Following a phone call with my sister where we talked about tomato blight and what to do with the fruits themselves she commented that she’d like to make some chutney. I make it every year as there are always tomatoes that won’t ripen, and those plants that have been struck by blight are less likely to ripen, in my experience anyway, what happens is that the green tomatoes develop yellowy brownish blotches, so I try to make the chutney before I lose to many to the manky blight.
The recipe I have developed over the years originally came from Keith Floyd on the BBC website, after looking through a load I chose this one as it was the most straightforward. My Green Tomato Chutney variations have been well praised so here is the basic recipe and tips from my 10 or so batches.
The picture shows the sweet version on the left, hot on the right and on the plate.
GREEN TOMATO CHUTNEY the basic quantities
2kg green tomatoes roughly chopped, I often take out the white “core” from where the tomato was attached to the plant, especially in Marmande toms where it is often large, with cherry toms I just chuck them in whole.
500g apples cored and roughly chopped, I have used various varieties over the years sometimes free from friends (or from my trees when they produce any!) and once or twice I have bought cooking apples, it doesn’t seem to make much difference to the taste, you may want to use slightly more sugar if using cooking apples.
625g onions chopped, I have used home grown or bought.
8-10 chillies and 15g root ginger, I have used lots of different spice variations see section below.
250g raisins or sultanas, I use the cheapest ‘no brand’ ones available around 85p for 500g, once I had started without checking I had all the ingredients and used some dates instead.
500g brown sugar, I have given up using brown sugar due to the expense, I add some molasses, which is all the good stuff left over from the refining process I usually add 1 dessertspoon of molasses.
570 ml malt vinegar, I again use the cheapest ‘no brand’ possible about 40p.
2 teaspoons salt.
Start with a very large pan, preferably not aluminium or enamel due to the acidic nature of the chutney. However I use a 10 litre (30 cm diameter 20 cm high) old aluminium catering pan, just don’t leave it longer in the pan than you need to.
Put in the chopped toms, onion and apple and turn on the heat (chop to a size appropriate for you, smaller size will take less time to cook and provide a more spreadable chutney, but will take longer to chop!) I often turn on the heat as I am still chopping, the green tomatoes can take ages to soften, add the vinegar when all the toms, onion and apple are in. After about half an hour add all the other ingredients and stir until the sugar has dissolved, cook gently and stir frequently until the chutney is the consistency you like. I usually do this for around 2 hours, but there is no set temperature as with jam, the chutney will thicken a little as it cools, so decide how you like yours-for sandwiches or as an accompaniment for main meals.
The house does end up smelling vinegary and spicy.
About 1/4 of an hour before it will be ready put some jars, (about 20 clean preused jars of various sizes) on a baking tray in the oven at 100 degrees Celsius. Keep the lids separate and make sure they are clean and dry. It’s better to have too many than too few jars, if using kilner type jars take the rubber seal off before putting in the oven.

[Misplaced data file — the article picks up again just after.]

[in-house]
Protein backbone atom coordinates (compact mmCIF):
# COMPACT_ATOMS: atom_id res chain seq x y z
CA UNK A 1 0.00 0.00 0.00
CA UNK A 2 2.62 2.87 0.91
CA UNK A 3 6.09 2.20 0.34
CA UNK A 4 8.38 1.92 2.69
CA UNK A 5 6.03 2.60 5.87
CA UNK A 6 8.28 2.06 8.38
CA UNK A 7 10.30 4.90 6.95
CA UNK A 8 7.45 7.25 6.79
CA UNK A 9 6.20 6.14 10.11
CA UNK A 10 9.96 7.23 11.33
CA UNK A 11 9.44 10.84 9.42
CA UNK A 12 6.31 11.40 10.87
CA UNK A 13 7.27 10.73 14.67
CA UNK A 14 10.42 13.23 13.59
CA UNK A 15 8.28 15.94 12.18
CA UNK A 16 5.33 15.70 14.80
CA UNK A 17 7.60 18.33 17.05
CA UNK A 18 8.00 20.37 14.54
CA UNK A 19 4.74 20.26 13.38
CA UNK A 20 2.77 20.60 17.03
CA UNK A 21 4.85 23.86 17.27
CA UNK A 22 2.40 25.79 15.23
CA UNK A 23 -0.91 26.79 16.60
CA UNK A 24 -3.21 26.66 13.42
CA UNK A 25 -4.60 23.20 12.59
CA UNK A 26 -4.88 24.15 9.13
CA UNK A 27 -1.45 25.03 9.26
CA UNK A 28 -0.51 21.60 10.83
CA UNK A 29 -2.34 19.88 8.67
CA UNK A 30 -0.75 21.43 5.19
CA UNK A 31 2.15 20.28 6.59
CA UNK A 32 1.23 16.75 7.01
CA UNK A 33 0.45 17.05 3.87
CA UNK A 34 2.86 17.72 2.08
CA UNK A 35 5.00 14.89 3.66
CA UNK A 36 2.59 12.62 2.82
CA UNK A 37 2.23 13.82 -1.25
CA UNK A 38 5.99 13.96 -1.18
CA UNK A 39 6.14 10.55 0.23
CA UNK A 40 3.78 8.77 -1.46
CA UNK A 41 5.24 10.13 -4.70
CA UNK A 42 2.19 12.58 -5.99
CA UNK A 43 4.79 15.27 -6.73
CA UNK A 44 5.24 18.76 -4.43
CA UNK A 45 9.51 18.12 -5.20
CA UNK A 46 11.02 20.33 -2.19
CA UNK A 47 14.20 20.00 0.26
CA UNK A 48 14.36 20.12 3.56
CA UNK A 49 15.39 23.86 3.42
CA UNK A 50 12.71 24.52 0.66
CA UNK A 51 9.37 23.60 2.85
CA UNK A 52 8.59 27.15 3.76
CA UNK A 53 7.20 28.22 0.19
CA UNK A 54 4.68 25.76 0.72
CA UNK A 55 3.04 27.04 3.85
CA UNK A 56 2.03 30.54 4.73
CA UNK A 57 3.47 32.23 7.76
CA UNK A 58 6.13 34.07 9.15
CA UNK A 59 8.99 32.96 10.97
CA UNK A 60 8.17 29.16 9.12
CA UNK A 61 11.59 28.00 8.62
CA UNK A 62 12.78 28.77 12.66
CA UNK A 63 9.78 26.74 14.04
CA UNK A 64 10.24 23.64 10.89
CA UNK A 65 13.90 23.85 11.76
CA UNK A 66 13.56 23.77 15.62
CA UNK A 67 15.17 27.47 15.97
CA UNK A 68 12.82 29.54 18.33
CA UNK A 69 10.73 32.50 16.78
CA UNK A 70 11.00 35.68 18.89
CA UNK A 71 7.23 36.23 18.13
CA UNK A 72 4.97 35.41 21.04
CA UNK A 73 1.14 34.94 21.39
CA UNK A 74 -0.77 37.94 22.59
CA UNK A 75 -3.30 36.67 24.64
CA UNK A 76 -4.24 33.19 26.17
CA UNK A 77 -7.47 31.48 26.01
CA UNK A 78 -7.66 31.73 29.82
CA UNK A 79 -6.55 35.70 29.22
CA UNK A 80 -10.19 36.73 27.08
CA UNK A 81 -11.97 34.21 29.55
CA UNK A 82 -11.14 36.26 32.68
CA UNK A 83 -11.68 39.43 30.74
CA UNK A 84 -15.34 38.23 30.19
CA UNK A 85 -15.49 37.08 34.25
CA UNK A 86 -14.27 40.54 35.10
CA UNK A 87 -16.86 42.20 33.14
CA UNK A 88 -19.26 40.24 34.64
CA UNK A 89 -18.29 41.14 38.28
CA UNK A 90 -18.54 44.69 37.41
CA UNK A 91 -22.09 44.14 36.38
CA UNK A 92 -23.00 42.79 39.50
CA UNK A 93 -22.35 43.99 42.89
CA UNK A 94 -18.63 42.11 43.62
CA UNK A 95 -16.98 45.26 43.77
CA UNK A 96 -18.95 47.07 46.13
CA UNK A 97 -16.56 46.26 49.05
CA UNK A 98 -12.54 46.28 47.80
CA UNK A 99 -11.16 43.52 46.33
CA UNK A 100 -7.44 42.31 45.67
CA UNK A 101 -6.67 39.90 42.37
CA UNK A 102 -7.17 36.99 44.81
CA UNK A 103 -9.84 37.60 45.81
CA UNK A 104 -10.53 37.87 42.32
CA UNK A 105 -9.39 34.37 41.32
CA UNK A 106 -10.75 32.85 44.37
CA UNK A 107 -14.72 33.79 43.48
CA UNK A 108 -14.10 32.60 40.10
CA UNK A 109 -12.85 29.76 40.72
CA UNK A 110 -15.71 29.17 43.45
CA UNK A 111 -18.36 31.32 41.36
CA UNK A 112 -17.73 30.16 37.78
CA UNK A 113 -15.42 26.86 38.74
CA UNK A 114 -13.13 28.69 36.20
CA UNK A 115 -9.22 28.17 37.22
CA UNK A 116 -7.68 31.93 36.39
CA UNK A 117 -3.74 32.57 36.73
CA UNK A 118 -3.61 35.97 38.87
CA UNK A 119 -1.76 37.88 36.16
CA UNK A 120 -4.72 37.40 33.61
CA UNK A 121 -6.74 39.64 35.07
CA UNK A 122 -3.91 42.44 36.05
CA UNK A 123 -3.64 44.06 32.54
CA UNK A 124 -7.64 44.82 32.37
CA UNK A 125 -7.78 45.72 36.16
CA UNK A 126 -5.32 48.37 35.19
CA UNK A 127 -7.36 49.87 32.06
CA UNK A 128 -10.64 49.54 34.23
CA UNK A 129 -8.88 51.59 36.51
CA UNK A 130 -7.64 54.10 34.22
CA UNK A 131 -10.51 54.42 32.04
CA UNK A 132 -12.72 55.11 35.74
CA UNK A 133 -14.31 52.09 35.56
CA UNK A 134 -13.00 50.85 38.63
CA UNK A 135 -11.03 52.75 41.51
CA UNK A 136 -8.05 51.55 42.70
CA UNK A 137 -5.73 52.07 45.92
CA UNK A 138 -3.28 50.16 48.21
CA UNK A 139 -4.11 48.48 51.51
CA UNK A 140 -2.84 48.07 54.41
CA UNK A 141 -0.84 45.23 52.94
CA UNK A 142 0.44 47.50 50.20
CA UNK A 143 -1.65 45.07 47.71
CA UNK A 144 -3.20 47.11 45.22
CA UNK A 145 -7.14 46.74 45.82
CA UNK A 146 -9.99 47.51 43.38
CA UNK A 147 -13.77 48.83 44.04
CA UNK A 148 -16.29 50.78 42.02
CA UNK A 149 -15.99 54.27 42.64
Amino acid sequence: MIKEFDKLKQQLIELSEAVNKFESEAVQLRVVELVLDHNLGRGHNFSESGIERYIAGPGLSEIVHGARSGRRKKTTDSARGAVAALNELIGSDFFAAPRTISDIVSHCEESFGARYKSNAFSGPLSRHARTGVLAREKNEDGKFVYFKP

Turn off the heat and leave for a few minutes, use a jug to scoop out some chutney and a jam funnel if you have one to fill the jars to about 1cm below the rim of the jars. When you have used it all up use a very clean wet cloth to wipe any spills away, especially from the screw thread on the jars. Screw on the lids tightly and leave the jars to cool if the lids have a pop up section in the middle that should pop in as the jars cool, if some don’t do that use them first as the seal will not be as good. Label, (it’s amazing how quickly one forgets which recipe was used or the year it was made!) A well sealed jar should last for many years, if reusing jars the lids can sometimes deteriorate especially if they have been used several times, watch out for signs of rust.
I have variously used whole or ground chilli, TOWPCOE loves the hot versions to which I add lots of chilli.
Sometimes I have used a range of spices, I personally don’t like cinnamon very much so don’t use it. The smell of the bubbling mixture will give you an idea of the finished taste (except for chilli which is tricky to judge), so do experiment with flavours you like.
Most of my batches have been just ginger and chilli, chop the ginger finely, I have usually doubled the amount of ginger. For a hot version I have used 10-12 teaspoons of powdered chilli, but different batches of chilli will have different heats so it is quite tricky to work out how much to use.
Hot chutneys will fade in heat over time, so don’t worry if you add too much chilli it will be edible at some point!
A sweet one from last year which went down well with my sister had…
125g extra sultanas,
almost twice as much sugar which was probably a little excessive, try 750g,
1 tsp hot chilli powder
10g ground coriander
20g mustard seeds
20g ground ginger
1/4 teaspoon ground cardamon
1/4 teaspoon ground cloves
and an extra large dessertspoon of molasses.
Another spicy version…
1/4 tsp turmeric
1/4 tsp ground cardamom
1/2 tsp ground cloves
2 tsp chilli
3 tsp ground ginger
1 tsp ground black pepper
2 tsp salt
and some orange zest and juice.